Hedonistic Sustainability: Q&A w. Bjarke Ingels of BIG

The Danish star-chitect's firm is a finalist in the St. Pete Pier design competition.

click to enlarge Ingels speaking at a TED conference. - James D. Davidson
James D. Davidson
Ingels speaking at a TED conference.

1. What is BIG's design aesthetic? As designers of the built environment, we test the effects of scale and the balance of programmatic mixtures on the social, economical, and ecological outcome of a given site. Like a form of programmatic alchemy, we create architecture by mixing conventional ingredients such as living, leisure, recreation, working, infrastructure, and shopping to realize imaginative and responsible solutions. Our philosophy seeks to find the added value that can be brought to each project site. Our recipe of programmatic alchemy allows for the development of constructible and economical designs.

2. Which designs are you most known for? One that the citizens of Florida might have heard of would be our Danish Pavilion at the Shanghai World Expo 2010. Our main idea was to show [how a] sustainable city can increase the quality of life, the example we took was that in Copenhagen because we prioritize bicycles, 37% of all Copenhageners commute by bike, which means that you virtually have no traffic jams. So the joy of riding your bike replaces being stuck in a traffic jam or looking aimlessly for a parking spot.

Also in Copenhagen our harbour water downtown is so clean that people can swim in it. So the first project that we did was the Copenhagen Harbour Bath that basically extends public life into the water in the middle of the city. Also in Copenhagen our 8 House which was completed in late 2010 stacks all ingredients of a lively urban neighborhood into horizontal layers of typologies connected by a continuous promenade and cycling path up to the 10th floor creating a three-dimensional urban neighborhood where suburban life merges with the energy of a big city, where business and housing co-exist.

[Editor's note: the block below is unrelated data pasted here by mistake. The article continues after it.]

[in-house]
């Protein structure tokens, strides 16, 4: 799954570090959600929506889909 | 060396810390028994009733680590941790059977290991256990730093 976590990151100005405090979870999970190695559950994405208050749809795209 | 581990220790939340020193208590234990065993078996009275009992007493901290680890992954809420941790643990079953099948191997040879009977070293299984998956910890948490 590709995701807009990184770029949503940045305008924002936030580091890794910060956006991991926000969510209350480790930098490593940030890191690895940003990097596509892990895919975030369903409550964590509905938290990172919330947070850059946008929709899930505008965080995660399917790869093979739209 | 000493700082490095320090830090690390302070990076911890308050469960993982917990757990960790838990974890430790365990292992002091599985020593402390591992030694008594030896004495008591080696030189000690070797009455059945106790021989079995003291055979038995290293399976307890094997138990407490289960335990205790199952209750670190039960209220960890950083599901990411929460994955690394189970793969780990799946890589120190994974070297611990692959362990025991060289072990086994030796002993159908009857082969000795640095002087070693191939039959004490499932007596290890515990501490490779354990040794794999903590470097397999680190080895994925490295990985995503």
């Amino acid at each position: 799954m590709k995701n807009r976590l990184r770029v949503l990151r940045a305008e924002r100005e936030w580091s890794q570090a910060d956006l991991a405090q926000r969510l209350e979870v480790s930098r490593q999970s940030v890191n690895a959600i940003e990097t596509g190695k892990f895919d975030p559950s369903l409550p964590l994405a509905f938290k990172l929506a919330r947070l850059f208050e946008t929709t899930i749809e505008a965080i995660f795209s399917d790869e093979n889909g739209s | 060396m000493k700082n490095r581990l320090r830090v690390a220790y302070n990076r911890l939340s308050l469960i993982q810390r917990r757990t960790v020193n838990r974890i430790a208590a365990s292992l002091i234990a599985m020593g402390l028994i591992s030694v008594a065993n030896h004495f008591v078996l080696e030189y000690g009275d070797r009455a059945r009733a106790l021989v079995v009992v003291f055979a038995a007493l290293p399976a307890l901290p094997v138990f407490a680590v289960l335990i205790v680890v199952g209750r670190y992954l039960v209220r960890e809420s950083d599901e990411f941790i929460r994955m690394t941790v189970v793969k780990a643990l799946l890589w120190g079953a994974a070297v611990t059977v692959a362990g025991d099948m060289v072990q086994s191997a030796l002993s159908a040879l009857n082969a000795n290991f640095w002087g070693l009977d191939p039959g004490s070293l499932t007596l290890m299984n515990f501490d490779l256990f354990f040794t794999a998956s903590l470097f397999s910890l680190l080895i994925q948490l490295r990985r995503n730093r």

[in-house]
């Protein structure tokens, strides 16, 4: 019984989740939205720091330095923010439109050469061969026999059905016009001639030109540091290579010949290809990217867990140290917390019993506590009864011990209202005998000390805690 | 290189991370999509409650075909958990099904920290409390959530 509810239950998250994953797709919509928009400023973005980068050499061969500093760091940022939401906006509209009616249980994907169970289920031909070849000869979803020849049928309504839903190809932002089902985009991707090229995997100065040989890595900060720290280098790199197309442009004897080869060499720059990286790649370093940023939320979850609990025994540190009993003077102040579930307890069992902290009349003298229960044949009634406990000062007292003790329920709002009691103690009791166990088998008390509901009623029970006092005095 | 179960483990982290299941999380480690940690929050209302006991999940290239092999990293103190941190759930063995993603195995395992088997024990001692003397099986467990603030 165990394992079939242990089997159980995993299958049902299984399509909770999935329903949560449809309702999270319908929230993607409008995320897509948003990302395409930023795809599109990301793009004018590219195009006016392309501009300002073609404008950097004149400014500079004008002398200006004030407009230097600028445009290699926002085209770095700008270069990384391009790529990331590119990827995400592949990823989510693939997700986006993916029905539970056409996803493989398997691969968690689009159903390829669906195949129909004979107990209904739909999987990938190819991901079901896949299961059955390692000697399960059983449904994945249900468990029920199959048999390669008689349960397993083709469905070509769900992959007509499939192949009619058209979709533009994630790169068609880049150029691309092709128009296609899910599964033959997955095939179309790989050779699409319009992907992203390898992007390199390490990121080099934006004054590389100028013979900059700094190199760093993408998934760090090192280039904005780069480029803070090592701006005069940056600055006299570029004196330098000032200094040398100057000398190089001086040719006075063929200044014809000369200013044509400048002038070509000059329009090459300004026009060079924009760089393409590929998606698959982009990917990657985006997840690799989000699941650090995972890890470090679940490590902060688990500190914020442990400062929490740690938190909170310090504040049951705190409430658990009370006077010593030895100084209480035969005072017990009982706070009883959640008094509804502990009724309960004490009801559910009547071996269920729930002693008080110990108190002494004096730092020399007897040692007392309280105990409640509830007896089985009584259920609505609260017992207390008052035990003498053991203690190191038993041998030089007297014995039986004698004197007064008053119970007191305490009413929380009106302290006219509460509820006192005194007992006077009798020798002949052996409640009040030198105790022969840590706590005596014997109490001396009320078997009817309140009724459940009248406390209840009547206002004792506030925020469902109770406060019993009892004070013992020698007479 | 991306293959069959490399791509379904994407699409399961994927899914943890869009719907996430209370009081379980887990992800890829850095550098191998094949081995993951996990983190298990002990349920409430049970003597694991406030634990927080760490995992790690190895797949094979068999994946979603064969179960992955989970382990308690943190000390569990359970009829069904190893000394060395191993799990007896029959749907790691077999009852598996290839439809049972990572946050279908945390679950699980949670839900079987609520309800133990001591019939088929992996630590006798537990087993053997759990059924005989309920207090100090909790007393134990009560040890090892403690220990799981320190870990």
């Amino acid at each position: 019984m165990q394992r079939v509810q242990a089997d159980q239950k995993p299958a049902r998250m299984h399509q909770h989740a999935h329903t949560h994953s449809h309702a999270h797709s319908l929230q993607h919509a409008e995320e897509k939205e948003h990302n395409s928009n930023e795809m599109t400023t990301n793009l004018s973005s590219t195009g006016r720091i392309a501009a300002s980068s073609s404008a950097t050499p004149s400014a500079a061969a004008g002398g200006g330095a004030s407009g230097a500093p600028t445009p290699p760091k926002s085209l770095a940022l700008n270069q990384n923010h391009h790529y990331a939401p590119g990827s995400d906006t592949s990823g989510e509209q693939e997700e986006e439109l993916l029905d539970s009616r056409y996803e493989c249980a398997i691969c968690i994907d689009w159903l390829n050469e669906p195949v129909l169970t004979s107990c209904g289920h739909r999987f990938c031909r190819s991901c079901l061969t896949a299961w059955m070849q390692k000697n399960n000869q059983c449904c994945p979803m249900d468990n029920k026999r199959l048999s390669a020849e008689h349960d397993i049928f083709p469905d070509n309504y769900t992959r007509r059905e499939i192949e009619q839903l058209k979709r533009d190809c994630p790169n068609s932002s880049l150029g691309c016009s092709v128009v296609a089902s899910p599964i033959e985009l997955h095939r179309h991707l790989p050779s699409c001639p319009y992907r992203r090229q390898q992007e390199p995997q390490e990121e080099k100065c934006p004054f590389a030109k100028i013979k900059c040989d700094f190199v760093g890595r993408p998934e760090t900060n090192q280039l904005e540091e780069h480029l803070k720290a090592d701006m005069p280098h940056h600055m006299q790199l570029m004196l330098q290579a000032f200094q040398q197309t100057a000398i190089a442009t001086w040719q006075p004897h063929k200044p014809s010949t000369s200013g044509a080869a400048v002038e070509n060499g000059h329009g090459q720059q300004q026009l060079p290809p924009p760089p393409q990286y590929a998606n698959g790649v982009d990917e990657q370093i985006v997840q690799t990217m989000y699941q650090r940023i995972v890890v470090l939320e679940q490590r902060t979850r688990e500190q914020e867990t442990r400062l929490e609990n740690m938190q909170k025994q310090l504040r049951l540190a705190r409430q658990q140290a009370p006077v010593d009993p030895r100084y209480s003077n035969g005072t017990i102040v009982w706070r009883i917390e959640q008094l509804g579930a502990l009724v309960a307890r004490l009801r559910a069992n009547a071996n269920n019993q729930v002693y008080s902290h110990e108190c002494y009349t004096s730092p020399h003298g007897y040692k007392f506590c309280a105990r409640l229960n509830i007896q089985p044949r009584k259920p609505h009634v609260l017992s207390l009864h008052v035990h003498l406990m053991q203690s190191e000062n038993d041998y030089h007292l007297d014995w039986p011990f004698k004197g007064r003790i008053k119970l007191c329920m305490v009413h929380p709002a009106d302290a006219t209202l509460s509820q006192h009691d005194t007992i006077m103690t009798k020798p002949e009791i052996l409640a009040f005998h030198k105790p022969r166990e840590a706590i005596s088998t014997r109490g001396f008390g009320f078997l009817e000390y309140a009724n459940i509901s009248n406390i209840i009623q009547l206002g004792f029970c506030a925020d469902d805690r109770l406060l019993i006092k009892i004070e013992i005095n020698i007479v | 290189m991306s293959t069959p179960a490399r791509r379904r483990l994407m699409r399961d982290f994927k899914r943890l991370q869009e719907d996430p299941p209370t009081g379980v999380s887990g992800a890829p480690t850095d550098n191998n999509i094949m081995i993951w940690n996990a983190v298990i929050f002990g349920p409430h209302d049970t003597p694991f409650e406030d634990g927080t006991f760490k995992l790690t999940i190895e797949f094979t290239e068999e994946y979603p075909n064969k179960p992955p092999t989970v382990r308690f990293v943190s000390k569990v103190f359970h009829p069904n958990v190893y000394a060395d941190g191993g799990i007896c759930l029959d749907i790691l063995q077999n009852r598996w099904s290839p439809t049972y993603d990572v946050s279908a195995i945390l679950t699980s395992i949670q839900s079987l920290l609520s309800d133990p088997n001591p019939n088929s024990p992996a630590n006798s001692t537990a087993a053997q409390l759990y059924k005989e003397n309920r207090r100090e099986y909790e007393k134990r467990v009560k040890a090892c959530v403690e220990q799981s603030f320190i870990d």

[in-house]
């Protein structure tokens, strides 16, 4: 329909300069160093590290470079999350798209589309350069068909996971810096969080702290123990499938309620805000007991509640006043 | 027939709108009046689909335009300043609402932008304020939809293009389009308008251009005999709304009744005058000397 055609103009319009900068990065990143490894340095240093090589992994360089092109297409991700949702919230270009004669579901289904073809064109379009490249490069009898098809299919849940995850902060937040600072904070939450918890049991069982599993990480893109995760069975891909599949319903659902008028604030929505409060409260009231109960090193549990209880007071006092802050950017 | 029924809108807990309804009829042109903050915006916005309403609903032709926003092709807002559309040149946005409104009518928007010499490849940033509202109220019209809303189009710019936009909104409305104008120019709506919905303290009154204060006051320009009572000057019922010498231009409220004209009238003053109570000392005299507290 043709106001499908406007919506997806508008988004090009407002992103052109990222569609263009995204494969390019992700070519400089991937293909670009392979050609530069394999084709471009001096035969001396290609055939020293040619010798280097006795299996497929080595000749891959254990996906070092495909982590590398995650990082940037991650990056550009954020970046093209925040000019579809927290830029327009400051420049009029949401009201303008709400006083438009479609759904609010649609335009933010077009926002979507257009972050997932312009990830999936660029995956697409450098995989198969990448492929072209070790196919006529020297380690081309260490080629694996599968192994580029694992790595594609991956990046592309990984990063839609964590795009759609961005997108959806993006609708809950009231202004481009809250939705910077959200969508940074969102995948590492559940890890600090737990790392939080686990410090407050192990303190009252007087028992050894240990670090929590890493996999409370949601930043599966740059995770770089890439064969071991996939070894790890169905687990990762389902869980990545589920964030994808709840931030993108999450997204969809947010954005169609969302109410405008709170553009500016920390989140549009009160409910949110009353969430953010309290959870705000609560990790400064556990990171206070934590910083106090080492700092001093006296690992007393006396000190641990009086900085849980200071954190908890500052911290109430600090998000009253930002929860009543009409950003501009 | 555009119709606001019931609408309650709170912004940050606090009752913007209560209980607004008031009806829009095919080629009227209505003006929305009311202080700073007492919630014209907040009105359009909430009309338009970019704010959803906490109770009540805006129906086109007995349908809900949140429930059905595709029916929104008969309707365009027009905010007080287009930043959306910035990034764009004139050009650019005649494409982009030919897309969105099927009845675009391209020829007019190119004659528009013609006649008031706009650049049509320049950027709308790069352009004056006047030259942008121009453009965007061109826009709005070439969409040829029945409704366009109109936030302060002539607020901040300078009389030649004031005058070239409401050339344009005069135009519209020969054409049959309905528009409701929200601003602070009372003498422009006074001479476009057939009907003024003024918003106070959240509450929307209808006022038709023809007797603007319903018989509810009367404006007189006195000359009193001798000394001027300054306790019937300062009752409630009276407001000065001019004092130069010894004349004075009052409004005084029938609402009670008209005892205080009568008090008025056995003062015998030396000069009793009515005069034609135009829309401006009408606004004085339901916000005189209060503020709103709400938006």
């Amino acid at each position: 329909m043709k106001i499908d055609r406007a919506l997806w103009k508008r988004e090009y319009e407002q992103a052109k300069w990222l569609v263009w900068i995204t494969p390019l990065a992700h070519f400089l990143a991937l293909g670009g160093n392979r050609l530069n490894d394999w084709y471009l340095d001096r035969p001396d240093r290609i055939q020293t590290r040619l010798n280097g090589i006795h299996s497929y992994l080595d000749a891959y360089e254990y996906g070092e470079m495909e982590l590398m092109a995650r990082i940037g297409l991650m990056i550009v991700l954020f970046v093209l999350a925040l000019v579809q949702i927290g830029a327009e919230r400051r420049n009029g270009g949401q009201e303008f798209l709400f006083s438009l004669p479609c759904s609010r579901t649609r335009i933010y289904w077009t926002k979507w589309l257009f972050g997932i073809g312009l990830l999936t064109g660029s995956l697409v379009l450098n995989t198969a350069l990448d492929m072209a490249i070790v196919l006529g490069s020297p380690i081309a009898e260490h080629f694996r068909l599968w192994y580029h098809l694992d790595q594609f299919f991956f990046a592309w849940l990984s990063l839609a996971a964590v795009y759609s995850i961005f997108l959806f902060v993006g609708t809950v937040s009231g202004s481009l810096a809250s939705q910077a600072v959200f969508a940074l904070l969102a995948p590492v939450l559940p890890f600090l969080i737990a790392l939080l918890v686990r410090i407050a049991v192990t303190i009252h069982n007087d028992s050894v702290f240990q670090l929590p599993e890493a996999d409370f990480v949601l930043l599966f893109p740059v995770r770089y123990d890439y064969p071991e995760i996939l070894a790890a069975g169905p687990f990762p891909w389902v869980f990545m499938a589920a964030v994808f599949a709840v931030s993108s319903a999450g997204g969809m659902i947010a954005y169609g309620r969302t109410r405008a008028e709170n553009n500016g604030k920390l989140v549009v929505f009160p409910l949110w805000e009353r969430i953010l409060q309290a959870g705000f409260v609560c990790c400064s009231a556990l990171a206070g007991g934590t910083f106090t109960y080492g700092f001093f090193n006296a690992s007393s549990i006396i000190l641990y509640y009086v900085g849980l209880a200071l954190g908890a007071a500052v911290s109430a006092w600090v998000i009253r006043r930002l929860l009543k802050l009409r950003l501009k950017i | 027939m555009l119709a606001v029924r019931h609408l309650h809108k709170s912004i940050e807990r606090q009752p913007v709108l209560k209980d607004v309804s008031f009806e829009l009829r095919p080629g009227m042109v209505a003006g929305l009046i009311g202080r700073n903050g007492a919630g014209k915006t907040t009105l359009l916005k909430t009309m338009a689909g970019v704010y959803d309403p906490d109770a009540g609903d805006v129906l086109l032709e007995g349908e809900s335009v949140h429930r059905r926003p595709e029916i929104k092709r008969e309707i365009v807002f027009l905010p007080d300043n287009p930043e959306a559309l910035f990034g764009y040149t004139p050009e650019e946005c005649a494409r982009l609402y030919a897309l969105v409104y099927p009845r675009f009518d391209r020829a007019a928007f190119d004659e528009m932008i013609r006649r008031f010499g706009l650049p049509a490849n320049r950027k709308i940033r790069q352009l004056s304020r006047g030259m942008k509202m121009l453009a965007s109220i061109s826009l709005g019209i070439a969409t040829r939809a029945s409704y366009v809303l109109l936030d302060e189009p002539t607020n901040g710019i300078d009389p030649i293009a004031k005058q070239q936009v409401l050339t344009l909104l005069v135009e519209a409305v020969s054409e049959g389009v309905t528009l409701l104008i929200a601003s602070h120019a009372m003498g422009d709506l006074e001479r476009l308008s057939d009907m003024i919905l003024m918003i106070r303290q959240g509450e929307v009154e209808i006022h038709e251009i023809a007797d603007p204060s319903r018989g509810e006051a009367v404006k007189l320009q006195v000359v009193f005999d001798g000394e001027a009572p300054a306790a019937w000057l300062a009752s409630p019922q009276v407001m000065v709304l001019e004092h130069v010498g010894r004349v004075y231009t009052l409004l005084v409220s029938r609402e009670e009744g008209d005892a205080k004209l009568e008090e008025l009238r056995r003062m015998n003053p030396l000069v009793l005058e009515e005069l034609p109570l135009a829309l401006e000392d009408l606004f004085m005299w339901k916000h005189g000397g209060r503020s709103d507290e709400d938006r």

In our current project the Waste-To-Energy Power plant, the mass of the building serves as a ski slope for the citizens of Copenhagen. It is economically profitable because it turns waste into heat and energy. It is environmentally profitable because it disposes of waster eliminating landfill. And in Denmark only 4% of waste ends up in landfills, the rest is either turned into energy or recycled. And finally it is socially profitable because it actually creates social activity – skiing — which would otherwise be impossible. We have the climate. We have the cold. We don’t have the topography. So now Copenhagen will get its first ski mountain.

3. What is hedonistic sustainability? The general perception of sustainability is this idea of a moral code: How much of our existing quality of life are we prepared to sacrifice to afford being sustainable. It is the Protestant perception that it has to hurt to be good and that the sustainable life is less than the normal life.

But we are looking at how sustainable cities, or sustainable buildings, can increase the quality of life – to finds ways of designing cities and buildings as double ecosystems that are both ecologically but also economically profitable and where the outcome that doesn’t actually force people to alter their lifestyle to have a better conscience. They can live exactly the way they want, or even better, because the world and the city are designed in such a way, that they can actually do so. Essentially it is to approach the question of sustainability not as a moral dilemma but as a design challenge.